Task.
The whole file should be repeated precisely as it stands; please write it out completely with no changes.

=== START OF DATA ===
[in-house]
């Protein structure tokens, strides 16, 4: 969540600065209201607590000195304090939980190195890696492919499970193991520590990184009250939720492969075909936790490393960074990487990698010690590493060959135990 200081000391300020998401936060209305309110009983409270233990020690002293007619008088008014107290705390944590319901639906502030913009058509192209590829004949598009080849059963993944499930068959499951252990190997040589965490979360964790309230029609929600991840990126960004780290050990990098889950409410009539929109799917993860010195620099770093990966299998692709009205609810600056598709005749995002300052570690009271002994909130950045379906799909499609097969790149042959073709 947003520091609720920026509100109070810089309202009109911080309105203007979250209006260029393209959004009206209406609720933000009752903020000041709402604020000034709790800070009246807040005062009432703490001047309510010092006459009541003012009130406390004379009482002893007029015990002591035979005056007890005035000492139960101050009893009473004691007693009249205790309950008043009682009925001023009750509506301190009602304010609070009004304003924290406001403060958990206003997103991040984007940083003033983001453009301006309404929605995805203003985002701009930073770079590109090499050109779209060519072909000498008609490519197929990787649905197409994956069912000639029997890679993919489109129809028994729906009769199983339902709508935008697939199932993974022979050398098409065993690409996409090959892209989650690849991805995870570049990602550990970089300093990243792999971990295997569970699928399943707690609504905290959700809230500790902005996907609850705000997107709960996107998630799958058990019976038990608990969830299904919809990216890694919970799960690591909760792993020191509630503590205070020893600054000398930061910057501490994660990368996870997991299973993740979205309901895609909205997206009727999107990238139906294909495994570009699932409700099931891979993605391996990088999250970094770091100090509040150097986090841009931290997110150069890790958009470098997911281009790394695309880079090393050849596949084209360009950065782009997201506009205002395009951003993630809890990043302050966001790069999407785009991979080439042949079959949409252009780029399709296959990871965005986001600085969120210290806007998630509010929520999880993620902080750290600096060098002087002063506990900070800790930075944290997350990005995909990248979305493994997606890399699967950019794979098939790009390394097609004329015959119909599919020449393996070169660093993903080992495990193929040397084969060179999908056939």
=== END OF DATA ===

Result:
[in-house]
């Protein structure tokens, strides 16, 4: 969540600065209201607590000195304090939980190195890696492919499970193991520590990184009250939720492969075909936790490393960074990487990698010690590493060959135990 200081000391300020998401936060209305309110009983409270233990020690002293007619008088008014107290705390944590319901639906502030913009058509192209590829004949598009080849059963993944499930068959499951252990190997040589965490979360964790309230029609929600991840990126960004780290050990990098889950409410009539929109799917993860010195620099770093990966299998692709009205609810600056598709005749995002300052570690009271002994909130950045379906799909499609097969790149042959073709 947003520091609720920026509100109070810089309202009109911080309105203007979250209006260029393209959004009206209406609720933000009752903020000041709402604020000034709790800070009246807040005062009432703490001047309510010092006459009541003012009130406390004379009482002893007029015990002591035979005056007890005035000492139960101050009893009473004691007693009249205790309950008043009682009925001023009750509506301190009602304010609070009004304003924290406001403060958990206003997103991040984007940083003033983001453009301006309404929605995805203003985002701009930073770079590109090499050109779209060519072909000498008609490519197929990787649905197409994956069912000639029997890679993919489109129809028994729906009769199983339902709508935008697939199932993974022979050398098409065993690409996409090959892209989650690849991805995870570049990602550990970089300093990243792999971990295997569970699928399943707690609504905290959700809230500790902005996907609850705000997107709960996107998630799958058990019976038990608990969830299904919809990216890694919970799960690591909760792993020191509630503590205070020893600054000398930061910057501490994660990368996870997991299973993740979205309901895609909205997206009727999107990238139906294909495994570009699932409700099931891979993605391996990088999250970094770091100090509040150097986090841009931290997110150069890790958009470098997911281009790394695309880079090393050849596949084209360009950065782009997201506009205002395009951003993630809890990043302050966001790069999407785009991979080439042949079959949409252009780029399709296959990871965005986001600085969120210290806007998630509010929520999880993620902080750290600096060098002087002063506990900070800790930075944290997350990005995909990248979305493994997606890399699967950019794979098939790009390394097609004329015959119909599919020449393996070169660093993903080992495990193929040397084969060179999908056939």